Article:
Coda Holdings, the Los Angeles-based maker of electric cars, plans to produce battery-powered autos with China’s Great Wall Motor Co. to be sold under the U.S. company’s name starting in 2014.
Motors and batteries from the U.S. company’s Coda Automotive unit will be used in Great Wall vehicles, Chief Executive Officer Phil Murtaugh told reporters today by telephone. The cars also will be sold in China under the Great Wall name, he said. The partnership doesn’t include equity ties.
The partnership is intended to develop electric cars that match the price of gasoline-powered autos, after government incentives are included, Murtaugh said. Coda, a closely held company with investors including billionaire Philip Falcone and former U.S. Treasury Secretary Henry Paulson, already uses chassis and other parts from China for its electric Coda Sedan.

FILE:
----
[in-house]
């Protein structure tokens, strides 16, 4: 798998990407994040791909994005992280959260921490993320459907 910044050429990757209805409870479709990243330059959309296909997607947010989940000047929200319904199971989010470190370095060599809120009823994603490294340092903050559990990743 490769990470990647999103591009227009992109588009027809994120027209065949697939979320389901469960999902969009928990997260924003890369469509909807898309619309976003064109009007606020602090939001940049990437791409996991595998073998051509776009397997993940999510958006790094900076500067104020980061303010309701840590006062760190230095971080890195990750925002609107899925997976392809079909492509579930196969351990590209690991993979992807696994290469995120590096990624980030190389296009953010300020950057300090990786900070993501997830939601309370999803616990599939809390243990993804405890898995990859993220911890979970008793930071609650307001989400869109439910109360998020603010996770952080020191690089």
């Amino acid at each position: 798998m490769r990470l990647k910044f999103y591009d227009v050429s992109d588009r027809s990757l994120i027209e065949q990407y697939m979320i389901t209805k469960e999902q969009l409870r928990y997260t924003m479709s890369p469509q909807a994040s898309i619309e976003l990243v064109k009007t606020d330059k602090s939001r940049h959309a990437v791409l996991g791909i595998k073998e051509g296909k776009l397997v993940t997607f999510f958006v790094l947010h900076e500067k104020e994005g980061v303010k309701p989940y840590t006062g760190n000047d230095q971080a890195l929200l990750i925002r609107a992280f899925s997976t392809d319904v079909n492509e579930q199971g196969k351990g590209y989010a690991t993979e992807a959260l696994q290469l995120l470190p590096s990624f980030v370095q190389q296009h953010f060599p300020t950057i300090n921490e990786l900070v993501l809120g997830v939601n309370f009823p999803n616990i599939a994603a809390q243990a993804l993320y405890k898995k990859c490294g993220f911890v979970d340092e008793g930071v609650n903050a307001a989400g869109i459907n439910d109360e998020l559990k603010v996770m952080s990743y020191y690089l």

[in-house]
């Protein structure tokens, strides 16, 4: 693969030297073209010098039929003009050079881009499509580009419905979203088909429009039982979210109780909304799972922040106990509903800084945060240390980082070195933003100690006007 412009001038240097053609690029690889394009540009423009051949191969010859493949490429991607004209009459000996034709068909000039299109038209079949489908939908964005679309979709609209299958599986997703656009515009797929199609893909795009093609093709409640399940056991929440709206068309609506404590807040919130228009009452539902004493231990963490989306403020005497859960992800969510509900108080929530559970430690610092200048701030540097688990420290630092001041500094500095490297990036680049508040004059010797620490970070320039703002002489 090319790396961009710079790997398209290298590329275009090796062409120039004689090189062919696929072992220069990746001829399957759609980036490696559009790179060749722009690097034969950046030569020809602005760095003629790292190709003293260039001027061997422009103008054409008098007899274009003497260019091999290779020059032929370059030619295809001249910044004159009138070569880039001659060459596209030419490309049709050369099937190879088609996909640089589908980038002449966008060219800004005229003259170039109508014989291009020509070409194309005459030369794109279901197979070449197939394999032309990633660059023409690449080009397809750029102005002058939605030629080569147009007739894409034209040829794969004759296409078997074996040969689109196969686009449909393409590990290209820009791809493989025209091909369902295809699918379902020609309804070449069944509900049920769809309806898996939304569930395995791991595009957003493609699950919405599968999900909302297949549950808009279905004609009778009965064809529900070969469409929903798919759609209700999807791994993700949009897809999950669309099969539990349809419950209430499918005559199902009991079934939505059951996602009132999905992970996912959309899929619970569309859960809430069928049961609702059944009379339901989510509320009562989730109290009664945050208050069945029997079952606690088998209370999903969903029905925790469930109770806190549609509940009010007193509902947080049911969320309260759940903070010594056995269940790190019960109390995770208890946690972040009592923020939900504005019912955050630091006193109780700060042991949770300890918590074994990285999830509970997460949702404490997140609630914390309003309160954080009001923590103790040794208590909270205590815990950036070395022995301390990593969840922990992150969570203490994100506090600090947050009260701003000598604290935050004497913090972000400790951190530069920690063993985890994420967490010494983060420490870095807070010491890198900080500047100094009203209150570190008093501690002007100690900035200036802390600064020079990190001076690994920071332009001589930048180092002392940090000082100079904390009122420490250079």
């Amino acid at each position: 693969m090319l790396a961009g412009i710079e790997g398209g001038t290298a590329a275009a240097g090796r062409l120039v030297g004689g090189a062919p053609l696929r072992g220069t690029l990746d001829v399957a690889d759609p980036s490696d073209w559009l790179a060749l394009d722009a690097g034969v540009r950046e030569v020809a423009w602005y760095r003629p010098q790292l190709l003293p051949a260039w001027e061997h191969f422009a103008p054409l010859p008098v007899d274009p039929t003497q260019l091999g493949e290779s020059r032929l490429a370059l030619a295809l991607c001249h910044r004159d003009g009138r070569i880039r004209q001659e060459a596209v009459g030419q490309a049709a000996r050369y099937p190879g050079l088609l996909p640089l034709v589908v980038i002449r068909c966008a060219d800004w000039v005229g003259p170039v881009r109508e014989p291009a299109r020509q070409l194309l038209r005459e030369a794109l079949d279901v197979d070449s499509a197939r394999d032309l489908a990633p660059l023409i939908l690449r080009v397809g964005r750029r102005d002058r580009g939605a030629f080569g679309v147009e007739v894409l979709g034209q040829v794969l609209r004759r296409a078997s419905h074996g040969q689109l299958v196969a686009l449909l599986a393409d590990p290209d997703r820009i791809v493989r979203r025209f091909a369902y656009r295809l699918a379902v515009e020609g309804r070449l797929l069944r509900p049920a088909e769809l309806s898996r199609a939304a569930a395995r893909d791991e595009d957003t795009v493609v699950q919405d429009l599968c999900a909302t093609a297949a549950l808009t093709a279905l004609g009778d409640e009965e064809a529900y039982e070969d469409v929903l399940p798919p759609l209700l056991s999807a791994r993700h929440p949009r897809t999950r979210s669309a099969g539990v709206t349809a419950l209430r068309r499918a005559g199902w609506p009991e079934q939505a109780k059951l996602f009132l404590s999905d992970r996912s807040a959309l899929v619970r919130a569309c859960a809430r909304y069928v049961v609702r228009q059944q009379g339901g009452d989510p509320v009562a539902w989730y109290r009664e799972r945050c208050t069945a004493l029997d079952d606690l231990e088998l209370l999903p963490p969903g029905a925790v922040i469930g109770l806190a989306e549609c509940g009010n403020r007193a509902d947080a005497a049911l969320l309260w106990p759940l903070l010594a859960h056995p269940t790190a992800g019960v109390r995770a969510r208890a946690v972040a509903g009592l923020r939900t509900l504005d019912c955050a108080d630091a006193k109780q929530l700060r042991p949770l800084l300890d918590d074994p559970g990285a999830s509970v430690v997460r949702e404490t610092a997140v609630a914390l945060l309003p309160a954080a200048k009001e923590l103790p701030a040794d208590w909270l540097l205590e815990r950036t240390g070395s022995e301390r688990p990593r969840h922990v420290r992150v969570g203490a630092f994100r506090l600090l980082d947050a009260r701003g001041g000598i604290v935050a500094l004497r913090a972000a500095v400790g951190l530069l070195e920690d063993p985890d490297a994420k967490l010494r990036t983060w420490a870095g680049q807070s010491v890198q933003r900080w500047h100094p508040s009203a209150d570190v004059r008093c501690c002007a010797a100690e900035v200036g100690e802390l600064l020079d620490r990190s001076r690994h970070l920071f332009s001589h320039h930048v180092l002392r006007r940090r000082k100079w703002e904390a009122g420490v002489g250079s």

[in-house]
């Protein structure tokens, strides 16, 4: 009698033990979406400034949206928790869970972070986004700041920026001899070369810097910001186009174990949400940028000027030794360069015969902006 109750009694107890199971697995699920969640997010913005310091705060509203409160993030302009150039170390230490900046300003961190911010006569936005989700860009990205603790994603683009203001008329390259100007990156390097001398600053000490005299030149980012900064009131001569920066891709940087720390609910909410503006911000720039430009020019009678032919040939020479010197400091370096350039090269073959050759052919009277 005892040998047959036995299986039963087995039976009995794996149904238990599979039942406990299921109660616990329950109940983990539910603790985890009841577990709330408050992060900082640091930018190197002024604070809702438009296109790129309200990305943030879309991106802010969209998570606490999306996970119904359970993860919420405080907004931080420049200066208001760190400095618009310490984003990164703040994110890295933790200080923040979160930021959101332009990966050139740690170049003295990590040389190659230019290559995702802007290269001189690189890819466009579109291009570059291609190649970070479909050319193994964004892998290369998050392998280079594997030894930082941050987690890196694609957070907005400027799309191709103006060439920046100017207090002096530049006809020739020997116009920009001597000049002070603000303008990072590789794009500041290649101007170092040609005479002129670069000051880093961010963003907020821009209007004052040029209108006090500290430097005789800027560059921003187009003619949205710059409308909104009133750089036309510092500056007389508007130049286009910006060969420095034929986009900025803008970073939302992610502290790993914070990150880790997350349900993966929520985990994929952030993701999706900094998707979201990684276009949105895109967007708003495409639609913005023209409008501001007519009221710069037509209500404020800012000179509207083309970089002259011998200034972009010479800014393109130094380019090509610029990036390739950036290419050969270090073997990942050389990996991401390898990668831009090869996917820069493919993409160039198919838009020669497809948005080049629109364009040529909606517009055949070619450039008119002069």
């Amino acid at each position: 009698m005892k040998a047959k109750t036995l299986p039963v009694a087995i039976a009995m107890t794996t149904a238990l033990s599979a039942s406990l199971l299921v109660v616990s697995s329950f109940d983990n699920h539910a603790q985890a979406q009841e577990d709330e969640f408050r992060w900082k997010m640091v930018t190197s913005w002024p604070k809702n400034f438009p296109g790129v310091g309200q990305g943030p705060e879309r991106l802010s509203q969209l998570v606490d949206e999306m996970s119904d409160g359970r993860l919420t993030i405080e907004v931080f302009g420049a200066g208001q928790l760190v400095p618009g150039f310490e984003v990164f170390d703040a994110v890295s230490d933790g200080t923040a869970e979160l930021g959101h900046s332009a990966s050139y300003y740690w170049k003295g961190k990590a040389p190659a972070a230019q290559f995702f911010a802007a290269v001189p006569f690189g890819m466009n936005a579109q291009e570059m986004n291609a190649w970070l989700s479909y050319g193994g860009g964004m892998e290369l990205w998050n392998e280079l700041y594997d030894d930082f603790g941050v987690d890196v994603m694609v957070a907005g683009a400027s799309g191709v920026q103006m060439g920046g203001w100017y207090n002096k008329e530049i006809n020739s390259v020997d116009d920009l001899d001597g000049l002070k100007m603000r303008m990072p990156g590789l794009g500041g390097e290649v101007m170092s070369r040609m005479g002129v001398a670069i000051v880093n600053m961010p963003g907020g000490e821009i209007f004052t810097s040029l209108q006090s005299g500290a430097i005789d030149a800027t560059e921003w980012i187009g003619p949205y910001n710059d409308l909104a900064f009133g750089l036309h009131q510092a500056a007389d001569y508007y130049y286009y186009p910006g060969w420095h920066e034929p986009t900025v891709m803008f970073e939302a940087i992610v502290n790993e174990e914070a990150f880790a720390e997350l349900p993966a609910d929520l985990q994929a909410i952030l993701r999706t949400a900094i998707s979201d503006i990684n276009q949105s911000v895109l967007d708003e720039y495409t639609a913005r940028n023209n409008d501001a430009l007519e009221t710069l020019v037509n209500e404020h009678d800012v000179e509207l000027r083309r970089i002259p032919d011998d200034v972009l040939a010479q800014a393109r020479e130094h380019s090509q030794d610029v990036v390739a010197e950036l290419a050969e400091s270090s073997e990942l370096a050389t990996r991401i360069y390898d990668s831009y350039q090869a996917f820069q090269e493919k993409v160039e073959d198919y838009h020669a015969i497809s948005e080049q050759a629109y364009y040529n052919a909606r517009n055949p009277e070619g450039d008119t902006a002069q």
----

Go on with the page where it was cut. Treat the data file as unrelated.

Murtaugh, who previously helped develop business in China for the former General Motors Corp., declined to say how many sedans Coda has sold since deliveries began in California last month.
The first model from the agreement with Baoding, China-based Great Wall is due by 2014’s second quarter, Murtaugh said. Great Wall, China’s biggest seller of sport-utility vehicles and pickups, doesn’t currently sell electric vehicles, Coda said.
Details of the initial model will be announced later, Murtaugh said.
The Coda Sedan costs $38,145, before a $7,500 tax credit. The small car averages 88 miles (142 kilometers) per charge, according to a U.S. Environmental Protection Agency estimate. Nissan Motor Co.’s Leaf hatchback, the best-selling all-electric car in the U.S., has a $36,050 base price and averages 73 miles per charge.
The Sedan’s chassis is built in Harbin, China, through a partnership with Hafei Motor Co., with final assembly in Benicia, California. Lithium iron-phosphate cells for its 1,000-pound (454-kilogram) battery pack are from LIO Energy Systems, a joint venture of Coda and China’s Tianjin Lishen Battery Co.